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Enjoy: #OneWord to support resilience

Back in January, when I thought I already knew how to wash my hands properly, I chose enjoy as my #oneword for 2020.

The idea was to use enjoy to shape my approach to the year's adventures. I didn't imagine those adventures would be confined to my country, my city, and my home.

It hasn't always been easy to find things to enjoy in the past few months. My job had been based around face-to-face relationships, and delivering learning, coaching, and consultancy in person. Uncertainty and the unknown have tested my resilience.

Which brings me back to my #oneword. I've realised its potential as a tool to increase my resilience, especially by supporting my optimism, my decisiveness, and my presence. (These factors are included in the 2020 Global Resilience Report.)

My February progress report reflected on simple pleasures, discernment, and playing to my strengths. In this progress report, I've made the connection between what I #enjoy and my resilience.

Boiled egg in egg cup with a picture of bear playing cricket
I'm optimistic this batsman will hit a six.

Enjoy the simple pleasure of a boiled egg

For a while there, buying eggs - or any food - felt complicated and gave rise to pessimism: the supermarket queue would be long, the shelves would be empty, the shoppers might infect me.

I made the choice to be optimistic that the queues would move, the shelves would have food on them, and the shoppers would comply with social distancing. And so it was.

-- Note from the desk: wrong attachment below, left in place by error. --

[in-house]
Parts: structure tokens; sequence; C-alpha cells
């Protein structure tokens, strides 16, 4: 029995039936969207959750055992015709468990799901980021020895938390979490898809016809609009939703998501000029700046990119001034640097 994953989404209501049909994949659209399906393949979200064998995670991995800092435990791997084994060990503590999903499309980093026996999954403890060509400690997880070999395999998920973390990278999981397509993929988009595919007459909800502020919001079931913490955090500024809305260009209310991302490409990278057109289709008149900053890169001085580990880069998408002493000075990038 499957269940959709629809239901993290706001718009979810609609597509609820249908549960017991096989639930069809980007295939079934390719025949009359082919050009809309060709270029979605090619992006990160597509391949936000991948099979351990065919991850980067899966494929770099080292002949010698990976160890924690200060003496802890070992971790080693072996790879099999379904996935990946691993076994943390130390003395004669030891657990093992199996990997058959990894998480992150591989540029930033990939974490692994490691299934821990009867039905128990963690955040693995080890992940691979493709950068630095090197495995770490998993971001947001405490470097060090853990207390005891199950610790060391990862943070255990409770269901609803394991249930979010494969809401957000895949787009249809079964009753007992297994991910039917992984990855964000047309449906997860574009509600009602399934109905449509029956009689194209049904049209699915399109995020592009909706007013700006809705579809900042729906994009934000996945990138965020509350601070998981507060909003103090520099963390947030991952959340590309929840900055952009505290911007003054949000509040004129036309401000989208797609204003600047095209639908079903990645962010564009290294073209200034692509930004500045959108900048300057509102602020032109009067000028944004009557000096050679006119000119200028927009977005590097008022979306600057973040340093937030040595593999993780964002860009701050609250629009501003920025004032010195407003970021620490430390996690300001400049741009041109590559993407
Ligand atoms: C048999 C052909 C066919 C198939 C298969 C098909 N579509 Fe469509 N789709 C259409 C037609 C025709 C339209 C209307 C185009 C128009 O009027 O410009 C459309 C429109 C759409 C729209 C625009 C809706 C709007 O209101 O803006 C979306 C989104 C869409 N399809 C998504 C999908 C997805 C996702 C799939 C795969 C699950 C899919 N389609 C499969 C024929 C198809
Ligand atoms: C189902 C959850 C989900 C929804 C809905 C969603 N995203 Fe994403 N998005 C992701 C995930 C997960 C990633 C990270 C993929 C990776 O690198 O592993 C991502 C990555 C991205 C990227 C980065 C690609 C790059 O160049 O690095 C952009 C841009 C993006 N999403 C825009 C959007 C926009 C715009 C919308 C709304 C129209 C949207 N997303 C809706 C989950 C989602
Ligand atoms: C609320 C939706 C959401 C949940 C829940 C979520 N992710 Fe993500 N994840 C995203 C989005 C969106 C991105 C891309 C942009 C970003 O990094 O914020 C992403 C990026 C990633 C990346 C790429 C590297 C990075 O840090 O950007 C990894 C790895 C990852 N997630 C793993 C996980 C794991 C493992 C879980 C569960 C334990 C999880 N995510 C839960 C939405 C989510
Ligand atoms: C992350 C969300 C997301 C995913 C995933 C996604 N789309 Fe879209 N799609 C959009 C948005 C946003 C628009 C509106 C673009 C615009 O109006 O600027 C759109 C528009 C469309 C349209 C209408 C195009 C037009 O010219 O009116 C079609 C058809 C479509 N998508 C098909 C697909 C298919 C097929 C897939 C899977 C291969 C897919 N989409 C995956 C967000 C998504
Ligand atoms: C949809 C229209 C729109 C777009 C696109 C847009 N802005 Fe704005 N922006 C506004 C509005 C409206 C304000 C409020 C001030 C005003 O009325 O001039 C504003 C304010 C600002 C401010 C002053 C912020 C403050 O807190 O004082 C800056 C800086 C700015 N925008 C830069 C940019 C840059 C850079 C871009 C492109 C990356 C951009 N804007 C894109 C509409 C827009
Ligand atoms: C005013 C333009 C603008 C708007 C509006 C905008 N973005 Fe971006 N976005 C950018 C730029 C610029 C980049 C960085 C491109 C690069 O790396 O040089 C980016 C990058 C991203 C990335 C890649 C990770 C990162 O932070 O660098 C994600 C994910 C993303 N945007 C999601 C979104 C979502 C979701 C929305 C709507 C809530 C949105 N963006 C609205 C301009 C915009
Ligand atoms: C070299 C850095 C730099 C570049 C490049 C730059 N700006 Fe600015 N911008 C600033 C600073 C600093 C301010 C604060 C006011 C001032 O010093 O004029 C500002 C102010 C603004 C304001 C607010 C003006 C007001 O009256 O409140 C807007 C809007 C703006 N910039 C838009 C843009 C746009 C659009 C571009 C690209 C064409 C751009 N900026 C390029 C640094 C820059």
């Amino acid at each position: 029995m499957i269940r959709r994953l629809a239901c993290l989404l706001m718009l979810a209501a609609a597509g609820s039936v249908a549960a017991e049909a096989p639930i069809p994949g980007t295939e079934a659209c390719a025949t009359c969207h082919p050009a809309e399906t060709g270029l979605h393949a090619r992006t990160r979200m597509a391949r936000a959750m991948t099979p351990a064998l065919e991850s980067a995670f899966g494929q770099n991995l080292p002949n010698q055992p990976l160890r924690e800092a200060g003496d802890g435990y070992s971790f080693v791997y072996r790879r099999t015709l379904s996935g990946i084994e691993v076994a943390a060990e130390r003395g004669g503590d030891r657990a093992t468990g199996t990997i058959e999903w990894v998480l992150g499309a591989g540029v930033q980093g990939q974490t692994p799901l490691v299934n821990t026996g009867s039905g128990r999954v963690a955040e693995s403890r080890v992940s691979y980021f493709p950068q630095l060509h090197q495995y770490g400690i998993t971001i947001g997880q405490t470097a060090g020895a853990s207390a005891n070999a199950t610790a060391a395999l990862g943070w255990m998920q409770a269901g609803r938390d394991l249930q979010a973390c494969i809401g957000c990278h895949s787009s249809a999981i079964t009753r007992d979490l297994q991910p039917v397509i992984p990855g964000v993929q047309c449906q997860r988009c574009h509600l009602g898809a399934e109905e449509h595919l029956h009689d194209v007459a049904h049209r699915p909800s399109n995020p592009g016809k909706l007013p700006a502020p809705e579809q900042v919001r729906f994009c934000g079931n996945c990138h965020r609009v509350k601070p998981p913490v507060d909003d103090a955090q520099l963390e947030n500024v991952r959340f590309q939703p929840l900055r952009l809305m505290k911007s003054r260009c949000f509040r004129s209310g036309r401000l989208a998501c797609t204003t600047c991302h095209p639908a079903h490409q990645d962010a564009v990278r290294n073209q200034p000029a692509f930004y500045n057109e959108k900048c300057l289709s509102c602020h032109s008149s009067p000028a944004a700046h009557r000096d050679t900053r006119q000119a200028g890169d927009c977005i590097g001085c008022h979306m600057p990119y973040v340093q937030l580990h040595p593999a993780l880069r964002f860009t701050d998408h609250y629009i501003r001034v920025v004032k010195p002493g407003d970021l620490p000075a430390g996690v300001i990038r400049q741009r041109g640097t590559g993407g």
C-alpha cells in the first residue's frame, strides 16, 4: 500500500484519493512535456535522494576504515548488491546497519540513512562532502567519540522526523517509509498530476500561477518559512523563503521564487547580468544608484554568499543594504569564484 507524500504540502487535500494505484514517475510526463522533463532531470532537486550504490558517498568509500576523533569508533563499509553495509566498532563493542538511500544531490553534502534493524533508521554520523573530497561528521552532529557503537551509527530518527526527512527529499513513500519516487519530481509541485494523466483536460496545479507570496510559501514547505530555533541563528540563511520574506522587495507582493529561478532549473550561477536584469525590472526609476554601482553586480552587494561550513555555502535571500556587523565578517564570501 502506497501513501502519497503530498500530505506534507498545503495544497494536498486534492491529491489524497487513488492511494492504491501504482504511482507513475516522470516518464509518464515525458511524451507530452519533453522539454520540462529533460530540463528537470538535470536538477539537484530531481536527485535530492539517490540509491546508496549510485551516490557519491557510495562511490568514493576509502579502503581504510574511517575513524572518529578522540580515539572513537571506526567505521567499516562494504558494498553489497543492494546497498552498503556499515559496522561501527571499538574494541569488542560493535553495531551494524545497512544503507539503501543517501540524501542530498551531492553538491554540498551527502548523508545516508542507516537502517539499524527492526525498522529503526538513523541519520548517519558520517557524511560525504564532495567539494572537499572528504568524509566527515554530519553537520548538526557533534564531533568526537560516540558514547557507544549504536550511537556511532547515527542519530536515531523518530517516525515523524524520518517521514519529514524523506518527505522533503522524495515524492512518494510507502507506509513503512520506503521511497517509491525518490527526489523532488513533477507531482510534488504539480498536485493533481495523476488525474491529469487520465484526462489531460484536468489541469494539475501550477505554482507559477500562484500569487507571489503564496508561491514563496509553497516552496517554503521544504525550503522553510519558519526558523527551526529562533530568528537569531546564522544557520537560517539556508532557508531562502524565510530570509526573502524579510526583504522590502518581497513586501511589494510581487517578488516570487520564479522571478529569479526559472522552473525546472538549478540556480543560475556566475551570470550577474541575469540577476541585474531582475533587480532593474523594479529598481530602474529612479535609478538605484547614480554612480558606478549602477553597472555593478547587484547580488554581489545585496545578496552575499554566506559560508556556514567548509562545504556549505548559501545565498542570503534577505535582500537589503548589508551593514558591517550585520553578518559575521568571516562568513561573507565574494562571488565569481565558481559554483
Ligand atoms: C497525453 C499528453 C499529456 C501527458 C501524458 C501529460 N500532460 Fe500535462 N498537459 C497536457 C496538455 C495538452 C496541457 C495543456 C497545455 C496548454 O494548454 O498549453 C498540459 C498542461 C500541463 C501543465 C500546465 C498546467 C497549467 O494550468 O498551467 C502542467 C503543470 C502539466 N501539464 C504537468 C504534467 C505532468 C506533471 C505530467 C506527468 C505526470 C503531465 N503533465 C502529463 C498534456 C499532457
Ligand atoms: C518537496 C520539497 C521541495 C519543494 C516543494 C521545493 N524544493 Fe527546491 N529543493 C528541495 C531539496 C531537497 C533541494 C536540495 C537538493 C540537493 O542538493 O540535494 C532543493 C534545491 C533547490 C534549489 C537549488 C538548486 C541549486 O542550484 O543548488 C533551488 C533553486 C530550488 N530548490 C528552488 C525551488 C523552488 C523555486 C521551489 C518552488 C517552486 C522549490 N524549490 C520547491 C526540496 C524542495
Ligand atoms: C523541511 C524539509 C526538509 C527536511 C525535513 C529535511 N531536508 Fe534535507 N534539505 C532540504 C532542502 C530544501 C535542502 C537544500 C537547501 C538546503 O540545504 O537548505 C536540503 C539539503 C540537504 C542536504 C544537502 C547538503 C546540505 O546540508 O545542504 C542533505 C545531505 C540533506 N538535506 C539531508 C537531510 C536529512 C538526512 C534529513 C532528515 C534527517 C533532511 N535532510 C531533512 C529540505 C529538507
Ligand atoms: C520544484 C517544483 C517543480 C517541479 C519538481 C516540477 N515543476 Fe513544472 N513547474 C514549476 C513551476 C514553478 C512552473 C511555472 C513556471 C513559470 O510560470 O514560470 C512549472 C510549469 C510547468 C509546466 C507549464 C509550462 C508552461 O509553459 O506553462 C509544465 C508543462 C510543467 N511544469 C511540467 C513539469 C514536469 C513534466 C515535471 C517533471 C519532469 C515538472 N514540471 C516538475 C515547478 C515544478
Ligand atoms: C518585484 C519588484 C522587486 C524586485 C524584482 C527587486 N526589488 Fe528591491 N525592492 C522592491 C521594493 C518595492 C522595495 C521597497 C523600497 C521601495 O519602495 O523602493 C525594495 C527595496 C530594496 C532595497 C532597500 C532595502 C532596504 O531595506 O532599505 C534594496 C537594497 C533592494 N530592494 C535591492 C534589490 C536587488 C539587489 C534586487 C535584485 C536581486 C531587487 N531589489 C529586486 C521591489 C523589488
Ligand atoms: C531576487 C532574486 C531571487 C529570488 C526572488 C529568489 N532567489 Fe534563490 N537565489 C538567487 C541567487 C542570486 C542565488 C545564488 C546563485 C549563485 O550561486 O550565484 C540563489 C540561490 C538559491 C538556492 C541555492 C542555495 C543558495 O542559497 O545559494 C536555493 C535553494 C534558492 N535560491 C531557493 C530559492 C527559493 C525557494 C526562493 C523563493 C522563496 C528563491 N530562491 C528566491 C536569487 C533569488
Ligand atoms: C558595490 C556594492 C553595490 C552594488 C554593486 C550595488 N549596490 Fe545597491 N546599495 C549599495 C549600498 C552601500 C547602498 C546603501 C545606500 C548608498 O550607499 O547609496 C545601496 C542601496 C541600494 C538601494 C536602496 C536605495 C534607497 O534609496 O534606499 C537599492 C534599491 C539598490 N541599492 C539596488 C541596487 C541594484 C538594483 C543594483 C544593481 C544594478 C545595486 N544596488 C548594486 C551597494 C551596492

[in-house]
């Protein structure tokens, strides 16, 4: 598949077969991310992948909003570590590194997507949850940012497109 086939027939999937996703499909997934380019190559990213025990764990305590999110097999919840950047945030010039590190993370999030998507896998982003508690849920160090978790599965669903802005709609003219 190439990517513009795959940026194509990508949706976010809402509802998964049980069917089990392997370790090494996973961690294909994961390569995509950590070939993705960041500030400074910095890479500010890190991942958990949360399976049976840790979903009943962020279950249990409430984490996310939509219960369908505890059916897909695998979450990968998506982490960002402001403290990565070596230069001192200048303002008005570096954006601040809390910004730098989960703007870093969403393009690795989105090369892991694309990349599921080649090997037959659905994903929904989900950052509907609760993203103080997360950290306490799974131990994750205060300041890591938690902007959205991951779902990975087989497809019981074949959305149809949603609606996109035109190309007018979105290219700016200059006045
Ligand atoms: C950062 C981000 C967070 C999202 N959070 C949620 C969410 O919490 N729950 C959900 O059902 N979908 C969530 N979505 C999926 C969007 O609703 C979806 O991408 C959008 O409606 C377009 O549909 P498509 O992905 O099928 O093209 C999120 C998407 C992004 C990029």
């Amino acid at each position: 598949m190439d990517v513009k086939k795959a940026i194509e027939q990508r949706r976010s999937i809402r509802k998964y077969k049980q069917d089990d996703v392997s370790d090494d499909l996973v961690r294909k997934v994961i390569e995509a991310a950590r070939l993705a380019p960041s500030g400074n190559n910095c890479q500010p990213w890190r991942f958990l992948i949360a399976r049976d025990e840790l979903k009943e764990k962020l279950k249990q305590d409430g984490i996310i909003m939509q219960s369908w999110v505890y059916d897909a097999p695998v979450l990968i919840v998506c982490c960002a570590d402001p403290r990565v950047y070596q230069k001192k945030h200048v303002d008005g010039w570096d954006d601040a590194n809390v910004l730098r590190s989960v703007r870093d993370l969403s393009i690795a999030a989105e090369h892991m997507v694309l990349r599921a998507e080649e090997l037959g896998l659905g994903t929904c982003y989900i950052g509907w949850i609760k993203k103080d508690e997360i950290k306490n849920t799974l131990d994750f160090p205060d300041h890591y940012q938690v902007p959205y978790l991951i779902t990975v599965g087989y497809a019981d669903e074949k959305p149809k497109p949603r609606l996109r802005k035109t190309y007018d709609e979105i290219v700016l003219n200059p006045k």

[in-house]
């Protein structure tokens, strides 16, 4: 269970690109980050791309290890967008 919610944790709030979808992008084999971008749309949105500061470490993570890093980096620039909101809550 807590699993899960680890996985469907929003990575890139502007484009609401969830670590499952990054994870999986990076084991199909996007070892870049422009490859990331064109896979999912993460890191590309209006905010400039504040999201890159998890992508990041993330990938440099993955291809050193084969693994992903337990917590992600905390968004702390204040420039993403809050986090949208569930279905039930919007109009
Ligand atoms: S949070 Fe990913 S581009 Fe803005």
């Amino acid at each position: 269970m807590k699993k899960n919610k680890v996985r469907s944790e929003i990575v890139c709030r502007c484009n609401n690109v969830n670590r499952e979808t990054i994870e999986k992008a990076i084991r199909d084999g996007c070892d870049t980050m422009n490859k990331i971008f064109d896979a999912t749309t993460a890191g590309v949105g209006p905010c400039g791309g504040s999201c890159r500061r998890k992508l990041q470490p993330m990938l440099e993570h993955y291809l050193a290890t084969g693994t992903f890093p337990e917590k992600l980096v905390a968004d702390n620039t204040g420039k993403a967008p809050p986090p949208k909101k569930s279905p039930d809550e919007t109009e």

Being at home gave me time to rattle around in the cupboards and rediscover some charming crockery.

I remember this lunch vividly, as I enjoyed eating the egg and looking at the eggcup with its dear little batsman.

Stone slab inscribed with a poem by A T Campbell
Poem by Alistair Te Ariki Campbell

Enjoy the freedom to make decisions

Being at alert level 4 meant being in lockdown—we didn't have our usual freedom of movement. I made a point of exercising my freedom to make decisions where I could.

In February I wrote about being more discerning in what I read, watched, and listened to. This has been useful over the past few months, helping me decide when to engage or disengage with news.

In recent weeks, I've been able to make decisions about where I work: at home, or in the office. This image captures a day when I decided to work at the office, and decided to enjoy the late autumn sun on Wellington's waterfront at lunchtime.

Hilary, Dinah, and Kristen on screen during a Zoom meeting.
We got used to seeing ourselves on screen.

Enjoy learning new skills

The pandemic response created both opportunity and necessity for learning new tools and technology. But it didn't give much lead time!

At The Training Practice, that fast learning curve highlighted our different learning styles and our strengths. Hilary kept the conversation open, Kristen explored technology and solved problems, and I added structure. We had twice-daily screen meetings as a team. We developed and delivered learning on screen. As we did so, we began to read reports on the challenges of virtual meetings, and their potential to drain energy.

The drain for me was seeing myself: I learnt to develop and embrace my virtual presence, both as a colleague and a facilitator. Some of what I had to overcome was firmly linked to vanity and coming to terms with my image on screen. Another part was about accepting the medium and being as engaged and present on screen as I am in person. I'm really grateful to the workshop participants whose learning experience during lockdown helped me learn to work in a new way.

I'm aware that my ability to enjoy life in the first half of 2020 speaks of privilege in many senses. I hope that as you read this, you can recall or look forward to something you enjoy.


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